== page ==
Withdrawal/Passivity .............  ....................................Blame/Hostility                                                                                               
(I don’t care “                                                                                                 “You people screwed
“It doesn’t matter”                                                                                                  me again”






If I can express anger, that leads to;

Assertiveness, which leads to
(the ability to act on one’s own behalf)

Access/Examine/Strategize/Plan, which leads to
(the practical expression of self worth)

Results
(the natural outcome of being able
to express your anger)



Tuesday, December 6, 2016

A Walk Alone

But grief is a walk alone
Others can be there, and listen.  But you will walk
alone down your own path. at your own pace. with
your sheared-off pain, your raw wounds, your
denial, anger, ane bitter loss.  You'll cone to your
own peace, hopefully ...but it will be on your own,
         in your own time

Cathy Lamb
Out of the Ashes

Sunday, November 20, 2016

The Two Levels of Human Life


I am always amazed when I witness a couple arguing the same issue they have been for all their married life.  How can this be, that two adults who raised kids together, ran households and businesses, etc. can’t come to a resolution about something as simple as “What’s for dinner?”   How can that get so gnarly so fast?

There are lots of reasons for that state of affairs, mostly it’s old stuff, but for this post I want to focus on one aspect.  It is usually the case that one partner is “rational” and measured “while the other is “emotional” and erratic.  We tend to chalk it up to the difference between the sexes.  It often looks that way.  I have come to believe that it is more about the differences in the levels of human interactions.

There are two levels in each of us; there is the thinking/doing side and the feeling/being side.  Each aspect plays an important role in the trinity of success, which is; a feeling processed through the intellect and then translated into behavior.   Unfortunately we have so emphasized the thinking/doing side that the feeling/being side has basically been consigned to the dustbin in most of our lives.

The thinking/doing side is about all the things we accomplish and get done.  The feeling/being side is about our hopes and dreams, our values, our feelings, our self-esteem, namely all those invisible, intangible, immeasurable parts that, in fact do measure our happiness and well-being. 

As we grow up, most of us got all our accolades and kudos from what we do, like grades, sports, and music or just for being “good”, while our internal lives are ignored or disregarded as a nuisance.  So by the time we are teenagers we have become human doings, as opposed to human beings.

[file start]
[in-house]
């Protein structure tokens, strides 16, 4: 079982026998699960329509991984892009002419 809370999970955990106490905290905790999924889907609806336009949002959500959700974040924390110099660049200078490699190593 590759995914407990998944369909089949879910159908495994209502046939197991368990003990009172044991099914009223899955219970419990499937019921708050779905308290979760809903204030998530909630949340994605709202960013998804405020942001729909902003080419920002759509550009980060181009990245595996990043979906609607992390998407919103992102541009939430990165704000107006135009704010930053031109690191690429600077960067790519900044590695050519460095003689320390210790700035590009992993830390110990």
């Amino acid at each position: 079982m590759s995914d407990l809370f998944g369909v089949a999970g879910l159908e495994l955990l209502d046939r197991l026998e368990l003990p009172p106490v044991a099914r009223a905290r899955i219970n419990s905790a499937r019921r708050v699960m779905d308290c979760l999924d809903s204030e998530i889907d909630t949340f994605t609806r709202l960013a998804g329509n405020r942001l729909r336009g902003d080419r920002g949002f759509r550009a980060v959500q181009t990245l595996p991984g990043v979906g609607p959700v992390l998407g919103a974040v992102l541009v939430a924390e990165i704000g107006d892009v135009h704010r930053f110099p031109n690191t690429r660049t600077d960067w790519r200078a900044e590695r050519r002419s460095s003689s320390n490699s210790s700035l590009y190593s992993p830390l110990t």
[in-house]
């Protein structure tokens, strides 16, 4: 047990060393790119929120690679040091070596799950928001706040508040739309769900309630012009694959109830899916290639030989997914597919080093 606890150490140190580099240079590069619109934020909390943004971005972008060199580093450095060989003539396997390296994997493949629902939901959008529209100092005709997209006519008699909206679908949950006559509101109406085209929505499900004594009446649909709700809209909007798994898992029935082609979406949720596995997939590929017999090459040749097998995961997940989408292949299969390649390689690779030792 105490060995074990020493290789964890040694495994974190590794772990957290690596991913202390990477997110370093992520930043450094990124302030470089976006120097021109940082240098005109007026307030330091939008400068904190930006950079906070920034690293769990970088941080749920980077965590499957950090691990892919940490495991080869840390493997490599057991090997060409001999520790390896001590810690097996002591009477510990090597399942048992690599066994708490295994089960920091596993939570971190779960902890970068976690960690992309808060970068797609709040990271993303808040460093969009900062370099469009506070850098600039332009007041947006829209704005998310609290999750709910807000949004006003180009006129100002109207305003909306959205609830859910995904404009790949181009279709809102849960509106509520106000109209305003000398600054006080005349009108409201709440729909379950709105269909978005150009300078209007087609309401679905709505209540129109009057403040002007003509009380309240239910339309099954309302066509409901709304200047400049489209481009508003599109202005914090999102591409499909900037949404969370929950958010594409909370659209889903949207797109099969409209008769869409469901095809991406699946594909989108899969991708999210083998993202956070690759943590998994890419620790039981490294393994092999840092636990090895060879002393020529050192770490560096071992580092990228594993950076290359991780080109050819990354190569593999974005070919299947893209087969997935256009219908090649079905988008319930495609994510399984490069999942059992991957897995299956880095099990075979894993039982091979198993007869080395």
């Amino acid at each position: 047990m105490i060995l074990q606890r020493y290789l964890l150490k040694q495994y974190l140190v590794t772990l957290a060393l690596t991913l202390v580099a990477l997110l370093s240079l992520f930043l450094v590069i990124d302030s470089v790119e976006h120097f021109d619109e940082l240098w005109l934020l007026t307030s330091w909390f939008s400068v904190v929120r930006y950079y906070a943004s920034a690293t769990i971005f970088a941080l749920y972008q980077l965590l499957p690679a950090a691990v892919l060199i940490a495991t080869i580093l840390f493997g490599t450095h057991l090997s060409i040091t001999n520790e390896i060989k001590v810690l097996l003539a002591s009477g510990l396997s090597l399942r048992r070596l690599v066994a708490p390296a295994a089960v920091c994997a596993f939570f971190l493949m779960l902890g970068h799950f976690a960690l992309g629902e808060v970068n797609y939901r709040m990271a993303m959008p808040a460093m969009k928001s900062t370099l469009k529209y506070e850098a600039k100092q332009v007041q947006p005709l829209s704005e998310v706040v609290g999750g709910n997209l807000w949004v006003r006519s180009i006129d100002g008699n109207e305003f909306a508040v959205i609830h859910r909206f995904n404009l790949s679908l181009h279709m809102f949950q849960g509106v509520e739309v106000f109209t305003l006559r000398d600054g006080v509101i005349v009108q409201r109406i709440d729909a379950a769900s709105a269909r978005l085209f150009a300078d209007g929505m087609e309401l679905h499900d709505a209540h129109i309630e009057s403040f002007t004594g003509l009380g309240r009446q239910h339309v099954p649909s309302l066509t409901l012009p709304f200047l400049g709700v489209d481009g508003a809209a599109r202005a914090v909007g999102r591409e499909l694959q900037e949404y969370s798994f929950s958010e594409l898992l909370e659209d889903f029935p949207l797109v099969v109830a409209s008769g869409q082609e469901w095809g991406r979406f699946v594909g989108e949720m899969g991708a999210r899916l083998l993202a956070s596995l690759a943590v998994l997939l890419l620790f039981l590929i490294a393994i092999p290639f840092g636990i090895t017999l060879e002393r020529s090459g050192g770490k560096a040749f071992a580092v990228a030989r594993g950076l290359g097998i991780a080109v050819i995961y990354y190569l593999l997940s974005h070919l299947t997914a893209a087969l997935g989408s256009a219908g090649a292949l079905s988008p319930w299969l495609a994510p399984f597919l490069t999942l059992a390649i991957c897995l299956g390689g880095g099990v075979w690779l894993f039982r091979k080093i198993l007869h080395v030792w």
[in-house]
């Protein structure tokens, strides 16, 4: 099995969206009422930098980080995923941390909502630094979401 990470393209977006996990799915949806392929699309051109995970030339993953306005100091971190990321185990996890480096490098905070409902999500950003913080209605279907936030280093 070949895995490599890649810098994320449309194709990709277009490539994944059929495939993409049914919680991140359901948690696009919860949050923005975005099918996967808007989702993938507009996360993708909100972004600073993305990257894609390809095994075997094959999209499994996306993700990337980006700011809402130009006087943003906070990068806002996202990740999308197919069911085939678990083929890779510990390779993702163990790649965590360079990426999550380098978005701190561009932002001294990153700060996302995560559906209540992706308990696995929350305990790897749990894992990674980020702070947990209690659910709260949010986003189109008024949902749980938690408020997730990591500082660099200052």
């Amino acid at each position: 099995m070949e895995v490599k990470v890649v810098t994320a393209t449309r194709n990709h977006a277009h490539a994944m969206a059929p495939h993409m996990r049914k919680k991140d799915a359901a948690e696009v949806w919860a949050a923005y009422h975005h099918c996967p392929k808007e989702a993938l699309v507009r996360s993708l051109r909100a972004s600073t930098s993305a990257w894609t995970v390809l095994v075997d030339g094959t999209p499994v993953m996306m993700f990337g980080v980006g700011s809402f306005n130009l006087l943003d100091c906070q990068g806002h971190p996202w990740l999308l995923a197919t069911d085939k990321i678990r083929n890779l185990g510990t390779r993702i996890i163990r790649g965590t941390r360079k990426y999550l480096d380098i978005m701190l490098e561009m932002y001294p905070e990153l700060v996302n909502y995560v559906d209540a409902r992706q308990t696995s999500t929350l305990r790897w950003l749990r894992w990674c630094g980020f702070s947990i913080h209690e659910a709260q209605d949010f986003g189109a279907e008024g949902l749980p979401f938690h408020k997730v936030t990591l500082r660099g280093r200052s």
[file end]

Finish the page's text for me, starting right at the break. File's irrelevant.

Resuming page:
In the example above, the couple keeps trying to solve their feeling issues by thinking it through.  That often works for a little while, but soon enough, they will be right back to the ten-year-old arguments.  So it would be a good thing for them to begin “thinking” about their “being” parts.  Perhaps drag them out of the dustbin and feel what this is really about. 

This internal divide is a result of all the decisions we made growing up, to be safe from scolding and shame and discomfort.   It is a matter of discovering what those decisions were and making new ones from the adult that eases those old patterns. 


Thursday, November 3, 2016

Foundation


From birth to death any human is inundated with information, input, stimuli, internal goings on and all sorts of chaos.  For the infant and growing up child it is their job to sort all that out and make sense of the world.  As they grow things happen around them that force a conclusion about their world and a subsequent decision on how to handle that conclusion. 

Unfortunately all the decisions we made at three and seven and twelve and all the years in between are as operational today as they were the day they made them.  So we end up in the absurd position of having a three year old in charge of our lives, because we haven’t made any new or different decision, these decisions are very difficult to access for two reasons. 

First they were often made before we had much language or the ability to conceptualize, second they were survival tactics and strategies for us as children.  Literally our survival was at stake. The strategies and tactics defended a child so the overwhelming pain of their emotions wouldn’t kill them.  These decisions are actually implemented over time, through trial and error -what is less painful then that action-and what fits a particular child’s way of being in this world.

Let me give an example;  Let's say a three year old witnesses a parent hurting a sibling and in the indignation only a three year only can muster, intervenes in the abuse.  Assuming, that, of course, the parent will do what is right.  Instead the abuse gets turned on this child.  So what happens internally to this child the next day, and the next and the next?  And for years, watching the abuse go on.  If she intervenes she gets hurt, and if she doesn’t she has to endure a sibling getting hurt.  So how does the child learn to handle that impossible ethical dilemma?


This small example sets the stage for how to unravel our inexplicable responses/behaviors to certain events that puzzle us and we haven’t a clue how to undo.